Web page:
A Blow for Blow: Is This Vaccine the End of the Cocaine High?

Peter Hilz/Hollandse Hoogte/Redux

A cure for cocaine addicts? It sounds like a shot in the dark, but scientists are close to testing a vaccine on humans following successful primate trials. In 2008, Dr. Ronald Crystal came across a copy of Newsweek with the coverline: "The Hunt for an Addiction Vaccine." Some five years later, the geneticist and pulmonologist at Weill Cornell Medical College may be close to ending the party on the party drug.

Dr. Crystal's vaccine involves using a common-cold virus with a molecule matching the shape of cocaine attached to it. When that virus is injected into the bloodstream, it triggers the immune system to begin manufacturing antibodies designed to destroy cocaine—and its pleasure rush. Later, if someone ingests the drug, the antibodies "act like little Pac-Men that sort of eat up the cocaine before it reaches the brain," Dr. Crystal says. In a recent test, monkeys that received the vaccination and were then given cocaine intravenously had no reaction to the drug. "It was like giving them water," says Dr. Crystal.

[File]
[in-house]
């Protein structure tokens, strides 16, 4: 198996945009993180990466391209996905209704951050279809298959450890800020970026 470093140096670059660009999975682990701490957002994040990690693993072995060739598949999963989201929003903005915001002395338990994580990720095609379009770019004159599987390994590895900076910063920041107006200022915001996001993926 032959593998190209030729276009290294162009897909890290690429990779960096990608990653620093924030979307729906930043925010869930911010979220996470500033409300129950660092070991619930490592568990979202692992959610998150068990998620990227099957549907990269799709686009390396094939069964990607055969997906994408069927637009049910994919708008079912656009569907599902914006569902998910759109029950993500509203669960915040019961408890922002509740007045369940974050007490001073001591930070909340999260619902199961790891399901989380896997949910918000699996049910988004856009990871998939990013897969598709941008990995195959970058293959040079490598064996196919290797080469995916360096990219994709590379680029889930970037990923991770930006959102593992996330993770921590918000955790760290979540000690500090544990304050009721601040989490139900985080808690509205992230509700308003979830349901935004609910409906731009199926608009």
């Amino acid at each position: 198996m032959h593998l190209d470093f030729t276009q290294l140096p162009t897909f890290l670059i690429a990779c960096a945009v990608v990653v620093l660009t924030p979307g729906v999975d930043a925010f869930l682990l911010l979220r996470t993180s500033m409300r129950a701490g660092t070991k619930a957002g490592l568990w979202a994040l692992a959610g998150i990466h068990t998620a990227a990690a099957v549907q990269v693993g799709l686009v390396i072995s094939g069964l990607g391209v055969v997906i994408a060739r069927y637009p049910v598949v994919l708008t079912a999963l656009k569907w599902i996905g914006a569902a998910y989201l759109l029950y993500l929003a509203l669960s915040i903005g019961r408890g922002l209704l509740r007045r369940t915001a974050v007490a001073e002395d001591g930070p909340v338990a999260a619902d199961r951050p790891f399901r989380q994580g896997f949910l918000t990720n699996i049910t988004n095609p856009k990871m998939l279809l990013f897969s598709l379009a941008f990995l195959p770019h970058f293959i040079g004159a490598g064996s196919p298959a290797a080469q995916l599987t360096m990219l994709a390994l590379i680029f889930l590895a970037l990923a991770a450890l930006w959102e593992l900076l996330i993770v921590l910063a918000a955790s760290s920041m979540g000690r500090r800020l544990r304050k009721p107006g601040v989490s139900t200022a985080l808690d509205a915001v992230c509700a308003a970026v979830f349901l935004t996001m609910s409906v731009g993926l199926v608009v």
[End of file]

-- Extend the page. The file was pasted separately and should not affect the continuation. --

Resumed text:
But the pitfalls of a previous vaccine may signal that any cure for cocaine addiction is just a great white hope. In 2010 a human trial of a cocaine vaccine caused some addicts to go "broke buying cocaine from multiple drug dealers, hoping to find a variety that would get them high," reported The Washington Post.

That's because vaccines don't help with a drug addict's cravings, Dr. Mary Jeanne Kreek, an expert on the biology of addictive diseases at The Rockefeller University, points out. And a risk of vaccines is that a user might overdose while trying for the high they're used to. "One is always terrified that cocaine addicts, or opiate addicts if it's an opiate vaccine, will attempt to use too much," she says. For cocaine addicts, there's the risk of "vascular damage beyond belief." Such is the need for any kind of vaccine to be coupled with counseling and other treatment.

For Dr. Crystal's study, human trials—about nine months away—would involve people who have stopped using cocaine and want to stay off it. Booster shots, if needed, will be available, too.